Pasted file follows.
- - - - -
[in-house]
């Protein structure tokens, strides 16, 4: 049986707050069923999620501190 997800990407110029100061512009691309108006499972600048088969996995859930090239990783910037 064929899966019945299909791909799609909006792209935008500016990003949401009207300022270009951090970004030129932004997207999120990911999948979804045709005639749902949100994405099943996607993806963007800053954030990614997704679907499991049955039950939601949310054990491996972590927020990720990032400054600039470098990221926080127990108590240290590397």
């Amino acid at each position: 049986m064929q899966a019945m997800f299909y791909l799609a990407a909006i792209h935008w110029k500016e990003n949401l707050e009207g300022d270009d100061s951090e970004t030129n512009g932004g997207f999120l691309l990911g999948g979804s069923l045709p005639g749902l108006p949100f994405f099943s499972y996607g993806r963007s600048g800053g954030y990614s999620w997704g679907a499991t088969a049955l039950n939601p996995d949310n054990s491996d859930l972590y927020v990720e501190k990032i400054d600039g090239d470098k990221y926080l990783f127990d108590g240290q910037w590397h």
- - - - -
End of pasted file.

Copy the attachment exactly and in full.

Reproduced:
[in-house]
């Protein structure tokens, strides 16, 4: 049986707050069923999620501190 997800990407110029100061512009691309108006499972600048088969996995859930090239990783910037 064929899966019945299909791909799609909006792209935008500016990003949401009207300022270009951090970004030129932004997207999120990911999948979804045709005639749902949100994405099943996607993806963007800053954030990614997704679907499991049955039950939601949310054990491996972590927020990720990032400054600039470098990221926080127990108590240290590397």
């Amino acid at each position: 049986m064929q899966a019945m997800f299909y791909l799609a990407a909006i792209h935008w110029k500016e990003n949401l707050e009207g300022d270009d100061s951090e970004t030129n512009g932004g997207f999120l691309l990911g999948g979804s069923l045709p005639g749902l108006p949100f994405f099943s499972y996607g993806r963007s600048g800053g954030y990614s999620w997704g679907a499991t088969a049955l039950n939601p996995d949310n054990s491996d859930l972590y927020v990720e501190k990032i400054d600039g090239d470098k990221y926080l990783f127990d108590g240290q910037w590397h």